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Five Rivers Environmental Education Center

Capital Region, New York

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Five Rivers Environmental Education Center

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  • The newly-constructed visitor center. - Five Rivers Environmental Education Center
  • Large fields offer great bird watching opportunities.- Five Rivers Environmental Education Center
  • A frog hanging out in the small frog pond found along the trails.- Five Rivers Environmental Education Center
  • A variety of wildlife can be seen along the trails. Here a rabbit peeks through the trees.- Five Rivers Environmental Education Center
  • A family of geese near one of the many ponds.- Five Rivers Environmental Education Center
  • Cardinals are a frequent visitor to the area.- Five Rivers Environmental Education Center
  • Blue Jays taking a rest in a tree.- Five Rivers Environmental Education Center
  • A bluebird sits atop a birdhouse in one of the fields. These birdhouses are placed to promote bird populations.- Five Rivers Environmental Education Center
  • There are a couple of bee hive sites that are maintained in order to promote the bee population as well as keep the flowers and apple trees pollinated.- Five Rivers Environmental Education Center
  • A young visitor looks for birds through a pair of fixed binoculars on a viewing platform.- Five Rivers Environmental Education Center
  • A bench along a service road offers a spot to take a rest and enjoy the scenery.- Five Rivers Environmental Education Center
  • Some of the flora found along the trails.- Five Rivers Environmental Education Center
  • A heron perched above a pond looks for dinner.- Five Rivers Environmental Education Center
  • There are raised platforms with fixed binoculars for viewing wildlife.- Five Rivers Environmental Education Center
  • A shoreline view of one of the many ponds.- Five Rivers Environmental Education Center
  • A footbridge crosses the Vloman Kill Tributary, which flows through the property.- Five Rivers Environmental Education Center
  • A woodpecker has been hard at work.- Five Rivers Environmental Education Center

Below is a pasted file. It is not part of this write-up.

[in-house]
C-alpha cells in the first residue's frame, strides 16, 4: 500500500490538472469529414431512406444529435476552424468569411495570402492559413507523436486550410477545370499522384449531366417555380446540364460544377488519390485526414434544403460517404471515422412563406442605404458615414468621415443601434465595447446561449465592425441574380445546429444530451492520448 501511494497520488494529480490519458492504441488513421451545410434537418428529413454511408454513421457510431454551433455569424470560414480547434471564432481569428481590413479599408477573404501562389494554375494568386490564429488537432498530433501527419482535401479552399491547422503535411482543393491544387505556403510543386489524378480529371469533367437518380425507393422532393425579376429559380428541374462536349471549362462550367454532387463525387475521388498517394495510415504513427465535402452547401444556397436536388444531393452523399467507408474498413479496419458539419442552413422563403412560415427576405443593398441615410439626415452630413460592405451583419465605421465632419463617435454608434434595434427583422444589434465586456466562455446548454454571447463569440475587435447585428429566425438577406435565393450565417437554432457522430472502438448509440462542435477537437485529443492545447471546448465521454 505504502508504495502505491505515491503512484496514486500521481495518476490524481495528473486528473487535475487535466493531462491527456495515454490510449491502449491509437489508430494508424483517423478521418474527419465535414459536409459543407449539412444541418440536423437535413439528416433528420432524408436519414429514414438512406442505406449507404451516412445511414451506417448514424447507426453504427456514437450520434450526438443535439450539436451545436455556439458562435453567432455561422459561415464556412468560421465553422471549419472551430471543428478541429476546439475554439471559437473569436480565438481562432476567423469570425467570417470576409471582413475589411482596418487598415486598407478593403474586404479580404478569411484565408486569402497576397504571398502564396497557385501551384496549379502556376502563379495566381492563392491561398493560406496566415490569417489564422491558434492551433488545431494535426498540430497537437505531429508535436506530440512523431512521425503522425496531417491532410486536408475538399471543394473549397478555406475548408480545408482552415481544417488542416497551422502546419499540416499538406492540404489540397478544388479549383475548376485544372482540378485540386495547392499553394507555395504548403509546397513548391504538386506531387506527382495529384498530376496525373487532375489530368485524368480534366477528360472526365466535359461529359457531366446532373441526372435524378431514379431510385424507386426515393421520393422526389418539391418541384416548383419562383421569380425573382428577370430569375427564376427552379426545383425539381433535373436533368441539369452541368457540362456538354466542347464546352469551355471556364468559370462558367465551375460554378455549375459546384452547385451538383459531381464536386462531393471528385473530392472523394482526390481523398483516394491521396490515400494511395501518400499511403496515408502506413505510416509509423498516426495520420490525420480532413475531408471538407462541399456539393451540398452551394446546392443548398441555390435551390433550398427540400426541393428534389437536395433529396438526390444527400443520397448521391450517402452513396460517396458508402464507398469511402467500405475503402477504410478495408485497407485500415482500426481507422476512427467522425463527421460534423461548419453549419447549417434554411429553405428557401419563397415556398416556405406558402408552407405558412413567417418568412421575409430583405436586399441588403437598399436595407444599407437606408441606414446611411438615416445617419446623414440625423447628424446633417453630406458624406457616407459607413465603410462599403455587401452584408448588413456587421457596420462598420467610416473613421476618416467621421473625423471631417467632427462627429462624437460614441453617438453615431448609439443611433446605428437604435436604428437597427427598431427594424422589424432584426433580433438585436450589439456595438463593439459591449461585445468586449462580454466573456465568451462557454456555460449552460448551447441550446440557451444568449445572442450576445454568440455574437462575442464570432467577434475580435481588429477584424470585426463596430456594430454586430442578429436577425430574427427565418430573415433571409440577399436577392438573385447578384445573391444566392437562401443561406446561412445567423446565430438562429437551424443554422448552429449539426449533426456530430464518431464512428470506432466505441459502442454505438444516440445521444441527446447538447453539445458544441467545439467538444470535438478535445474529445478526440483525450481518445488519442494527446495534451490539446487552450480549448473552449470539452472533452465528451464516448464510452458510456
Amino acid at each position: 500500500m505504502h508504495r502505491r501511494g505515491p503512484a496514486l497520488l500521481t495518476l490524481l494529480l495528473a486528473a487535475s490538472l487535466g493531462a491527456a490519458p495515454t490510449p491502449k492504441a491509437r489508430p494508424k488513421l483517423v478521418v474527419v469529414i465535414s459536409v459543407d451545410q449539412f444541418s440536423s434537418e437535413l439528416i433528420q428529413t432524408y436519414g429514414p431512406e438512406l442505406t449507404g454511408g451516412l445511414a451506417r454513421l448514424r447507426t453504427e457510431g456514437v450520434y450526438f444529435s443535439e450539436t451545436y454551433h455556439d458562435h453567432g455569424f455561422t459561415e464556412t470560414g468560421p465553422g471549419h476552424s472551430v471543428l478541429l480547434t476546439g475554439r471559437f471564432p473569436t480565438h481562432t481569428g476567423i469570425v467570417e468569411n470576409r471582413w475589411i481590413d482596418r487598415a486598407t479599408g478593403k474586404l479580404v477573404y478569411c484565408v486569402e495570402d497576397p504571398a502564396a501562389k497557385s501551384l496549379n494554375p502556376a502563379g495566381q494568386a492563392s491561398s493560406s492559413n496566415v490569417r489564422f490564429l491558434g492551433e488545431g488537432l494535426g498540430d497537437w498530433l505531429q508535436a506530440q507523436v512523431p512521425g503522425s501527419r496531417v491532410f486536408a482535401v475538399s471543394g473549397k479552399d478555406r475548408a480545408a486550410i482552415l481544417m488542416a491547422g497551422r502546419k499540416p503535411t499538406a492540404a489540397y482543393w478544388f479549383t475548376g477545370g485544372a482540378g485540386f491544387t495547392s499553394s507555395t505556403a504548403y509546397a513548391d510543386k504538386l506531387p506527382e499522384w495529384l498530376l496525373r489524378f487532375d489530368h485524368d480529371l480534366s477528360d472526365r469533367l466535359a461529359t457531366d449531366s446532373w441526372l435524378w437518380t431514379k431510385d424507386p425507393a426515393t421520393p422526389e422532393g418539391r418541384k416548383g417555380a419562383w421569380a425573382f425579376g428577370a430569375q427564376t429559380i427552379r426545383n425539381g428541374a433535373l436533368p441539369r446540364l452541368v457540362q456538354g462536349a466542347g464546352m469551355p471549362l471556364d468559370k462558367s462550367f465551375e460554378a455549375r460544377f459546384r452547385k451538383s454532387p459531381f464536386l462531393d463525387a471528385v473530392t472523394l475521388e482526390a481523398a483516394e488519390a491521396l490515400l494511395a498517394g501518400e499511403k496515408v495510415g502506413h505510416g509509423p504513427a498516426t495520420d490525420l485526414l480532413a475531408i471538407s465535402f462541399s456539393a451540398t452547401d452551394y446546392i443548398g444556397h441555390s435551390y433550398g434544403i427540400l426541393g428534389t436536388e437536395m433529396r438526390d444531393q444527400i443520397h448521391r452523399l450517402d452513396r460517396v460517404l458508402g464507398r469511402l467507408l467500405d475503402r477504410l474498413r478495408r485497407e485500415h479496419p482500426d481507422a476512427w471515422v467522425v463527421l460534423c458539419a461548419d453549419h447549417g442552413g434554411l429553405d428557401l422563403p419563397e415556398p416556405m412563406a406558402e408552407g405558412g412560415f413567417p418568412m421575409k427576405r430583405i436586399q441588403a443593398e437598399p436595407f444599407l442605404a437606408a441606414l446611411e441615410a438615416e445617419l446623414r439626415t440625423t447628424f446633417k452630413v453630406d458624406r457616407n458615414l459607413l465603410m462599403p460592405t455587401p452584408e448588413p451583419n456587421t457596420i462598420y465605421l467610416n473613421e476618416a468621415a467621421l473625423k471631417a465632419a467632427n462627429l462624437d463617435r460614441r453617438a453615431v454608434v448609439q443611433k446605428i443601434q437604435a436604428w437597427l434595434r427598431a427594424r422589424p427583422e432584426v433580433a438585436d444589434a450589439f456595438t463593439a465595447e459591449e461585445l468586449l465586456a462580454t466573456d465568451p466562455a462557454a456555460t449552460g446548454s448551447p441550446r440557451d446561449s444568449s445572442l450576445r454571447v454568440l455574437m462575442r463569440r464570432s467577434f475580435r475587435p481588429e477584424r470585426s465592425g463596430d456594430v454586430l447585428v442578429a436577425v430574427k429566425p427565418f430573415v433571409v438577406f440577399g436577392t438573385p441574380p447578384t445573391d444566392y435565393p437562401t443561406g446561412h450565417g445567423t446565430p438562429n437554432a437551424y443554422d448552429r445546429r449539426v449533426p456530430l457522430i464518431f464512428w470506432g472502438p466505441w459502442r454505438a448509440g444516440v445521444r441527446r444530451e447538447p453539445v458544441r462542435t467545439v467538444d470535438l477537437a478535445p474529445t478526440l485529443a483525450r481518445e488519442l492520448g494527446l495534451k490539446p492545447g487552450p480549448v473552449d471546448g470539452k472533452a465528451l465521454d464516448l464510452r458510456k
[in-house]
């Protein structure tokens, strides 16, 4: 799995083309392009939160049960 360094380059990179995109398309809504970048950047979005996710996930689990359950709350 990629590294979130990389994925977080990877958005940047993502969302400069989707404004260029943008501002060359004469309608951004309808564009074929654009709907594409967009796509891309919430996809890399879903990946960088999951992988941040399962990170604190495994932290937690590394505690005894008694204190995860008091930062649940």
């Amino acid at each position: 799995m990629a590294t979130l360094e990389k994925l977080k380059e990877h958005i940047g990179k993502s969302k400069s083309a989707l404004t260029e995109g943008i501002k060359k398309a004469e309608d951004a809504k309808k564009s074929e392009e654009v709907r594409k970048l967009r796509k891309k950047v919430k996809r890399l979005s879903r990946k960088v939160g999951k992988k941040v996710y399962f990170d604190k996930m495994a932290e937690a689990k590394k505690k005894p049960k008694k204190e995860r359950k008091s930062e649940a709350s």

• A milkweed patch along an interpretive trail.- Five Rivers Environmental Education Center
  • A heron fishing for lunch.- Five Rivers Environmental Education Center
  • The trails lead through many interesting sections.- Five Rivers Environmental Education Center
  • A platform at a pond allows visitors to look for fish, frogs and other aquatic life.- Five Rivers Environmental Education Center
  • The view across one of the ponds from a viewing platform.- Five Rivers Environmental Education Center
Overview + Weather
Pros: 
Great views. Wildflowers. Wildlife viewing. Plethora of activities.
Cons: 
None.
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Region:
Capital Region, NY
Congestion: 
Moderate
Pets allowed: 
Yes, with restrictions
Parking Pass: 
Not Required
Preferable Season(s):
Winter, Spring, Summer, Fall
Current Local Weather:
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Adventure Description

Adventure Description

Contributor

Over 450 acres comprised of forest, wetlands and fields makes up the Five Rivers Environmental Education Center in Delmar, New York. The center is a vast area with over 10 miles of trails and home to 225 species of wildlife. It is full of flora and fauna, and most of all, beautiful scenery.

Opened in 1972 as Five Rivers Environmental Education Center, it had originally opened in 1933 as the Delmar Experimental Game Farm, which was used to study waterfowl and bird species following a sharp decline in their numbers. The fences you see along the road on the upper section surrounded the area where over 100,000 grouse and pheasant chicks were hatched each year.

In 1970, the game farm and zoo were closed following a reorganization at the Department of Environmental Conservation. This prompted action by a group of citizens who convinced the state to reopen the area as an environmental education center. It was named after the five rivers that comprise the watershed within the center’s service area; the Hudson, Mohawk, Sacandaga and Hoosic Rivers, and the Schoharie Creek.

The present-day center contains a newly-constructed visitor center where one can participate in classes, get up close with animals and watch birds at their feeders through a large window.

There are a number of covered pavilions and picnic tables throughout the trails for parties or hikers wanting to take a break and relax. Stands for bird watching are also available at two of the large fields where one can observe bluebirds, blue jays, cardinals, hawks and many more bird species.

Two large ponds and a number of smaller ones are home to geese, ducks, beavers, turtles and fish, and heron and are often visited by the many deer and rabbits you’ll see along the way.

The eight trails are mostly level, well-marked and easily-navigated and all are interconnected for a seamless adventure. As noted on their website, all amenities of the visitor center, picnic area, Woodlot Trail and Nature's Backyard Trail are wheelchair accessible, as are several hard-surfaced interior routes. In the winter, cross-country skiing and snowshoeing are available on the trails.

With such a large area and much to do and see, plan for a full day of hiking and exploration.

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Location + Directions

Nearby Camping + Lodging

(1 within a 30 mile radius)

Nearby Adventures

(6 within a 30 mile radius)

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